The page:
The medium greeted her and asked her to be seated. “Now I need to caution you, Mrs. Evans, your encounter with your son was so successful on your first attempt, I don’t want you to think that all such attempts are that easy or that successful. While I have been blessed to be a go-between in many successful encounters, I don’t know why they happen, nor do I know how to automatically make them happen again. Now you need …”
She cut him off sharply. “I know what I need to do. Quit instructing me, and let’s get started.” She closed her eyes. Her husband reached over and took her hand, and she quickly yanked it away from him.
“I will tell you if I can discern Robbie’s spirit, Mrs. Evans,” the medium said.
There were several minutes of silence in which Mrs. Evan and the medium seem to be concentrating fully, and Mr. Evans fidgeted.
“Robbie, we’re here again. Robbie? I feel your spirit, Robbie, and your mother wants to be able to hear you again.”
Mrs. Evans jumped in. “Oh, Robbie, honey, I need to talk to you.”
I knew I had my cue. I didn’t have to wait for the audio engineer to tell me to begin. “Mama, I’m okay. You’re worrying, but I’m okay.” I could see the sparkle jump into her eyes.
“Oh, Robbie, you don’t sound sick this time.”
“I’m not sick anymore, Mama. I didn’t think you would know it was me if I used this voice. You only know me with my asthma voice.”
“Then you are really okay and happy, Robbie?”
“Oh, yes, Mama. It’s beautiful here. Very beautiful.” There was a long, awkward pause.
“Robbie, honey, how come you don’t talk to your father? He’s right here next to me.”
Oh boy. “I don’t see him, Mama. I didn’t know he was there.”
‘Hi, Robbie,” Mr. Evans said suddenly, a big smile on his face.
Mrs. Evans put her arm up in front of her husband as if restraining him, not letting him move forward into the conversation. “You can’t see your father because he wasn’t with you when you died. Ask him where he was that evening, Robbie. That evening and all the other nights and weekends you and I spent alone. He’ll tell you he was working, Robbie, and he was some of the time, but ask him where he was the rest of the time.”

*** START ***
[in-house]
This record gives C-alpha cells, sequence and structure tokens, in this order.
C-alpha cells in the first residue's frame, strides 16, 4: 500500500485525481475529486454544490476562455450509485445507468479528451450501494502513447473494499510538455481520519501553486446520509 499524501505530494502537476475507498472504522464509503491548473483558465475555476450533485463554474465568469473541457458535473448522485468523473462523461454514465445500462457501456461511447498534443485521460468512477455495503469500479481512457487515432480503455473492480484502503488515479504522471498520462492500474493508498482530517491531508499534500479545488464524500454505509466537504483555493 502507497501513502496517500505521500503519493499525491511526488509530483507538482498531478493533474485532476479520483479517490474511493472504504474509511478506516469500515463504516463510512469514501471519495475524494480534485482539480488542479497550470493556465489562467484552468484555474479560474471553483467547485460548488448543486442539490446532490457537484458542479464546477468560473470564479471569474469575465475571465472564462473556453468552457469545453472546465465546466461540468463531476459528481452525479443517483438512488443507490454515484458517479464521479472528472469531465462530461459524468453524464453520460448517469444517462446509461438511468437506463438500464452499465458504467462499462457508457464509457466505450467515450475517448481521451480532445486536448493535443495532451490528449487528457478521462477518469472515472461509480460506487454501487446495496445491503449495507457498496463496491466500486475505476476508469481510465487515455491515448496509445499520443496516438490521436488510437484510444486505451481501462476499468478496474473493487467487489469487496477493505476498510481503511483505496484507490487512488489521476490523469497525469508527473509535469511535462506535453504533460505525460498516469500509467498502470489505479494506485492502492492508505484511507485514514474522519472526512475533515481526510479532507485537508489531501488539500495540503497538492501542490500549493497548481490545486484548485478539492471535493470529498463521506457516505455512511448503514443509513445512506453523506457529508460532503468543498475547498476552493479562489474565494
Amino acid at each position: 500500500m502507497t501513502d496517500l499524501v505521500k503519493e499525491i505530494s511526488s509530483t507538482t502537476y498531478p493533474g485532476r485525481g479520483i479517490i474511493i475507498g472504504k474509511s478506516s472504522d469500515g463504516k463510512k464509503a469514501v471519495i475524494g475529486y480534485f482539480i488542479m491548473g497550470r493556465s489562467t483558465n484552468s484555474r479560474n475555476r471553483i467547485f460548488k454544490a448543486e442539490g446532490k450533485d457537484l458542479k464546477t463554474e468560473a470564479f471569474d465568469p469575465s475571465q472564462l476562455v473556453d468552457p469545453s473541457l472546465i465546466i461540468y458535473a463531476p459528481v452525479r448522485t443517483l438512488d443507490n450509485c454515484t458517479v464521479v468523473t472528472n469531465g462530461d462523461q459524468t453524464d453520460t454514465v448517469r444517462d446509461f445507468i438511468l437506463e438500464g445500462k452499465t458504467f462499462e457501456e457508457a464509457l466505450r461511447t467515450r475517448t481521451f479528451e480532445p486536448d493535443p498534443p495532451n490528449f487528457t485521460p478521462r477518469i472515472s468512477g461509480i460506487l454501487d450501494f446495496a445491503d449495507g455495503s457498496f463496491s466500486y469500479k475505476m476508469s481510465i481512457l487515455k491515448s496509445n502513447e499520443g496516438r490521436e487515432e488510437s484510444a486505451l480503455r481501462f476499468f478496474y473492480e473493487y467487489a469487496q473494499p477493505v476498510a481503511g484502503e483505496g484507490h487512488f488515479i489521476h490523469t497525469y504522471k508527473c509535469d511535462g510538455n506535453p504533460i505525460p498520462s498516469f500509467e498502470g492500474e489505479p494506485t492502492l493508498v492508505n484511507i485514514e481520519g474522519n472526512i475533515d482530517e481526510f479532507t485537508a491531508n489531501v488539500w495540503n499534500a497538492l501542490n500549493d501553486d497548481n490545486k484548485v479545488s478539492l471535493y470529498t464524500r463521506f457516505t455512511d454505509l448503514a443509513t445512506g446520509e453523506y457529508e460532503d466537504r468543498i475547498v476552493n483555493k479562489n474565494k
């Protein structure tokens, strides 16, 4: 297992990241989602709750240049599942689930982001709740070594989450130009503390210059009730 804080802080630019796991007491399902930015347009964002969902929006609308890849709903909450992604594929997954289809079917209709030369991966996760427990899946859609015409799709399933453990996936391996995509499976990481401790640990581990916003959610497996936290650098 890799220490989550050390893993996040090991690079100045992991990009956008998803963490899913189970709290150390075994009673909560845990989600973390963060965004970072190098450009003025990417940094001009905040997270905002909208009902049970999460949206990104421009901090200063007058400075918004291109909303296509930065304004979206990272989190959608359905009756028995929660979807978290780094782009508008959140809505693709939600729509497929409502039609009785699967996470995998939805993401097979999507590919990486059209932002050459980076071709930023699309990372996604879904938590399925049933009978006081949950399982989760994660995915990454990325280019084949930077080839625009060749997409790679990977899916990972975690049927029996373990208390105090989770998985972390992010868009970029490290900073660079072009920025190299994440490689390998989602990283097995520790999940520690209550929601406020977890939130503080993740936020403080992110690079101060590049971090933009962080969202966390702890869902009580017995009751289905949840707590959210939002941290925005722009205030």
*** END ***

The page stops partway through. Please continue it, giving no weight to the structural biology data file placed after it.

“Kay, don’t. This isn’t the time or the place.”
“Alright, Doyle, Robbie doesn’t need to know about all the times that you weren’t there. Just tell him about the one time. The last time when he needed you. When he gagged and wheezed and thrashed on the floor, and I couldn’t stop it. Tell him where you were that last time.”
Mr. Evans didn’t respond, just dropped his gaze and began shaking his head. He didn’t see his wife’s hands open the purse or pull out the pistol and point it at him.
“Hey, what’s going on?” the alarmed medium asked.
Mrs. Evans stood and moved a few steps away from her husband, as he looked up and saw the gun in her hand. The audio engineer jumped up from his chair and rushed to the phone on the wall, presumably to call 9-1-1.
Mrs. Evans kept her eyes and the gun on her husband but spoke again to Robbie/me: “Is it really beautiful there, Robbie? And peaceful? Are you at peace?”
“Yes, Mama,” I murmured in a voice that was nearly inaudible.
“This gun isn’t for your father,” she said calmly. “I don’t want him with us. I just want it to be the two of us. The way it’s always been. Just the two of us.” With that, she turned the pistol toward herself.
“No, Mama, don’t!” I screamed totally in character. At the same time the medium threw himself across the table and grabbed Mrs. Evans by the arm, forcing her gun-hand up so that the bullet went into the ceiling instead of her head. Mrs. Evans collapsed then and began sobbing uncontrollably. Her husband joined her on the floor in an attempt to console her.
“Get help, Mama. Get help,” I said into the microphone. I wasn’t sure she could hear me until I turned to see the audio engineer leaning over his board next to me, fading out the audio.
“Oh, God, what a mess,” Eddie Fisher said. “Now I bet Evans won’t want to pay us. I should have recognized the signs. Just before Liz goes off her rocker she always gets all decked out like that.”
I couldn’t take it any longer. My fist flew out and struck my agent in the face and knocked him off his chair and onto the floor. I stood up over him. “This is not a goddamned joke, Eddie. This is real life and almost real death. Not some make-believe fantasy.”
He was trying to stop the blood flowing from his nose when I left my childish voice in the control room and walked through the door that led to the alley where my car was parked. I could hear the wail of a siren on Kanawha Boulevard. I was pretty sure I wouldn’t be reading an account of this story in the The Charleston Gazette tomorrow morning.